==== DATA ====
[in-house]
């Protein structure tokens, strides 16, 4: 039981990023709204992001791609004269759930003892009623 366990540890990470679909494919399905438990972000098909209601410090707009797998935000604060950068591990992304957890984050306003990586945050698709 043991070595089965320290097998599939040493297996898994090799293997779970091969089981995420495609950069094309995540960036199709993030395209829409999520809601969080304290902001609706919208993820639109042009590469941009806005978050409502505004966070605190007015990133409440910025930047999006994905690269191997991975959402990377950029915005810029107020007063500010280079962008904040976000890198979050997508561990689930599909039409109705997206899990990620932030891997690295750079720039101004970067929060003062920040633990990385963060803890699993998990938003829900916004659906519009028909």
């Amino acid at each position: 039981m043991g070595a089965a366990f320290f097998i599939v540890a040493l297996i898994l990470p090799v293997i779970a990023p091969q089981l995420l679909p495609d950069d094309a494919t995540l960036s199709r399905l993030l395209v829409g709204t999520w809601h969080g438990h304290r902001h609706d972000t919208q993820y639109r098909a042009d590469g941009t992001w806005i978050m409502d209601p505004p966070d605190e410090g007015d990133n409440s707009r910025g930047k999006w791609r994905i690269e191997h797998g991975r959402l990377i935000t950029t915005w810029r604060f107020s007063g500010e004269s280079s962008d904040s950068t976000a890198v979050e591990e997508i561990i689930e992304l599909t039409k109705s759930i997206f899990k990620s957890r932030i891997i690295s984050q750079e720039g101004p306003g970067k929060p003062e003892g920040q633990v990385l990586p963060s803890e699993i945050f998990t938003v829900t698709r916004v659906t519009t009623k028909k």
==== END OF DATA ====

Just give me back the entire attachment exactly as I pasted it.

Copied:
[in-house]
């Protein structure tokens, strides 16, 4: 039981990023709204992001791609004269759930003892009623 366990540890990470679909494919399905438990972000098909209601410090707009797998935000604060950068591990992304957890984050306003990586945050698709 043991070595089965320290097998599939040493297996898994090799293997779970091969089981995420495609950069094309995540960036199709993030395209829409999520809601969080304290902001609706919208993820639109042009590469941009806005978050409502505004966070605190007015990133409440910025930047999006994905690269191997991975959402990377950029915005810029107020007063500010280079962008904040976000890198979050997508561990689930599909039409109705997206899990990620932030891997690295750079720039101004970067929060003062920040633990990385963060803890699993998990938003829900916004659906519009028909």
């Amino acid at each position: 039981m043991g070595a089965a366990f320290f097998i599939v540890a040493l297996i898994l990470p090799v293997i779970a990023p091969q089981l995420l679909p495609d950069d094309a494919t995540l960036s199709r399905l993030l395209v829409g709204t999520w809601h969080g438990h304290r902001h609706d972000t919208q993820y639109r098909a042009d590469g941009t992001w806005i978050m409502d209601p505004p966070d605190e410090g007015d990133n409440s707009r910025g930047k999006w791609r994905i690269e191997h797998g991975r959402l990377i935000t950029t915005w810029r604060f107020s007063g500010e004269s280079s962008d904040s950068t976000a890198v979050e591990e997508i561990i689930e992304l599909t039409k109705s759930i997206f899990k990620s957890r932030i891997i690295s984050q750079e720039g101004p306003g970067k929060p003062e003892g920040q633990v990385l990586p963060s803890e699993i945050f998990t938003v829900t698709r916004v659906t519009t009623k028909k």